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The BMC Teammachine of the American GC hopeful
Hyper-aggressive position for the sprint lead-out
How much air pressure pros use at the Tour de France
National theme bike for Tour's lone Japanese rider
Richie Porte (Sky) at the post-Tour criterium in Herentals
Australian looks to lead Sky in Italian grand tour
Richie Porte (Team Sky) has confirmed that he will take aim at the maglia rosa and the overall title at the Giro d’Italia next year. The Australian, who won Paris-Nice earlier this year before helping Chris Froome win the Tour, believes he is now ready to lead a team in a grand tour. The Giro was Porte's breakthrough race, as he led the event for several days in 2010 before finishing 7th overall and picking up the white jersey.
“It is definitely planned but we’ve only just finished the Tour so I’ve not looked into it too much. It would be nice to have a goal like that for next year and take on a little bit more responsibility for myself,” he told Cyclingnews from his base in France.
“I am ready. Winning something like Paris-Nice, which I know is eight days rather than three weeks, it’s essentially the same goal. You try and stay out of trouble and I think this season I’ve shown that I can do well for myself if I’m given the opportunities. It is a big goal.”
Since the Tour, Porte has competed in the criterium circuit in Belgium and Holland but this week he will head to the United States for a stint of racing that includes the US Pro Challenge and then the two Canadian WorldTour one day races. Unlike last year, the Tasmanian will forgo the Vuelta.
“Last year I did the Tour and then went straight into the Vuelta but I’m happy not to be going back to back this year, as last year it was too much going back-to-back with grand tours. The Vuelta is a great race but on paper this year it also looks like one of the hardest three week races you can do,” he said.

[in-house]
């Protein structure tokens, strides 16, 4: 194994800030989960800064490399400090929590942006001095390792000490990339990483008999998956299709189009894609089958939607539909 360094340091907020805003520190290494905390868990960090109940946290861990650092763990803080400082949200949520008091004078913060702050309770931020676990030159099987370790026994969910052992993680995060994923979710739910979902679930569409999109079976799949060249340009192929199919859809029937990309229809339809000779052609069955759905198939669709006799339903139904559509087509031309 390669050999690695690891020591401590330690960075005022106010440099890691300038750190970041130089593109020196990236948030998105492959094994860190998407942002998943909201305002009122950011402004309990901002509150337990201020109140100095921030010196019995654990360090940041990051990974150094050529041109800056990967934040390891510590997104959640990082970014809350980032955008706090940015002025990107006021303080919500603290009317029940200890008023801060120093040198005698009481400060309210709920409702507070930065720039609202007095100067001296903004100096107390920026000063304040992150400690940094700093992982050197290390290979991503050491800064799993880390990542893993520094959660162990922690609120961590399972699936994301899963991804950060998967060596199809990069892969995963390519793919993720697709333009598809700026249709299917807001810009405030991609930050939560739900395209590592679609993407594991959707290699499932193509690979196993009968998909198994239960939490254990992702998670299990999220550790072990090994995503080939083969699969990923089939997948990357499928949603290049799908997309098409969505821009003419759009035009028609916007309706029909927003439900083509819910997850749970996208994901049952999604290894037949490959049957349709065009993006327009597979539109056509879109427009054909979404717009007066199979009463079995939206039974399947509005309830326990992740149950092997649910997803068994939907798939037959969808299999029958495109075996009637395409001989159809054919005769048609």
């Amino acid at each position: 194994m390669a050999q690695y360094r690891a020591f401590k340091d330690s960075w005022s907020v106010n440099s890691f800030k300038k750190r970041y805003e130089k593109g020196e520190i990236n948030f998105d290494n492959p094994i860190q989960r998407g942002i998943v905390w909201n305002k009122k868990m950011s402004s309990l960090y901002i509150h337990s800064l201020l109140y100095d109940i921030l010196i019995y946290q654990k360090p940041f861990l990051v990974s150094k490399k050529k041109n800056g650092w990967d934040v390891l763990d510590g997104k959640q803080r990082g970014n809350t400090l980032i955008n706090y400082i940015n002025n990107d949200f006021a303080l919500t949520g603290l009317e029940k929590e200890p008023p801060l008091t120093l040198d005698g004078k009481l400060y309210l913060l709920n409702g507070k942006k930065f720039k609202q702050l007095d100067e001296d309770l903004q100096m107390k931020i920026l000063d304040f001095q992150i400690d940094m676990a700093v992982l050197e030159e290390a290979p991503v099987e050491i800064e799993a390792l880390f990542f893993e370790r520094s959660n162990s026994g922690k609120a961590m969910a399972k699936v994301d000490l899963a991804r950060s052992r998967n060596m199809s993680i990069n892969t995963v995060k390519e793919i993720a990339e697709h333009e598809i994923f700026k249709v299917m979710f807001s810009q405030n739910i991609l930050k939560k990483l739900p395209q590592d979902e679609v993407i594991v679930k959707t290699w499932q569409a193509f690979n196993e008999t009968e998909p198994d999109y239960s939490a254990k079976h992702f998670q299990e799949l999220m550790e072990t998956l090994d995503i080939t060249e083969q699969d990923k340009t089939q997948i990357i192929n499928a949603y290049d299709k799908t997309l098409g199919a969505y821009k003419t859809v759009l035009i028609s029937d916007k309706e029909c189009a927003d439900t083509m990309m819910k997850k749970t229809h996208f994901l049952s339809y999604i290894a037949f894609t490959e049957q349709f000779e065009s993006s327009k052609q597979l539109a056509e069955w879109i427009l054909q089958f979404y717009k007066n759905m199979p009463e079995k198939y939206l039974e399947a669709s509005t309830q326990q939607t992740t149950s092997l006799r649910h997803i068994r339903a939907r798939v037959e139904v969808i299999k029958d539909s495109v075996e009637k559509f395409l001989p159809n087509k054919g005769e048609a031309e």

“I’ll do Colorado, and I’ll head there this week. I’m looking forward to it because it will be my first time in the US. Then I’ll head to Canada for those two one-day races and I’m looking forward to them as well. I don’t have any pressure on me for those races. In between Colorado and Canada I’ll stay out there and have a bit of a training camp and then try and be good for the Worlds road race and hopefully the time trial. I spoke to Bradley McGee about it the other day and I’m motivated to finish the season strongly. Hopefully with that I’ll have some form for the Italian races at the end of the season too.”
Now home from the pressures of the Tour de France, and the circus of the criterium circuit, Porte has had time to reflect on the team’s win. While Froome dominated the overall standings Sky faced an intense level of scrutiny surrounding the topic of doping.
The team brought journalist David Walsh into the frame at the start of the year and the author of Seven Deadly Sins was embedded with the team all the way to Paris. He concluded that he believed that the team were riding clean, and interviewed Porte towards the end of the race.
“I just started reading his book. I didn’t know he was so hard core to be honest. As a gift he also gave me Rough Ride. I’m nearly on to that now,” he said.
“He was in the background and that was his role. He was on the bus most morning, then around at dinner but I wouldn’t say he was in your face ever. He was always around but he’s easy to talk to. He didn’t really talk to us that much but he was always there.”
Despite Sky’s attempts to create an air of transparency and openness questions during the Tour remained.
“There’s a certain minority that just don’t get it. Some of the stuff we were faced with at the Tour just wasn’t cricket and it wasn’t fair. At the end of the day we’re just bike riders and we done nothing that makes us deserve being booed out on the road. Everyone is entitled to their opinion and I understand that and their reservations, but at the end of the day, what can you do?”
The team were asked to provide power data during the Tour. After initial reservations they released a set of numbers to L’Equipe for analysis. The data only referred to Froome’s climbing ability since the Vuelta in 2011, in which he was second, while the team also stated that their Tour winner had never undergone a VO2 max test in a laboratory.
“The power data, it’s not going to prove everything. The average punter out there doesn’t know how to interpret the data. I’m a pro rider and to be honest I can’t look at my SRM files and understand all that either,” Porte said.
“Whatever you say you’re going to get canned but an SRM is a box on my bike and tells me what power to train at. I don’t really look at it in a race. I read somewhere that Froome was criticised for always reading his SRM but that’s just how he rides, with his head down. I train with the guy everyday and he’s forever just riding into you, but that’s just how he rides."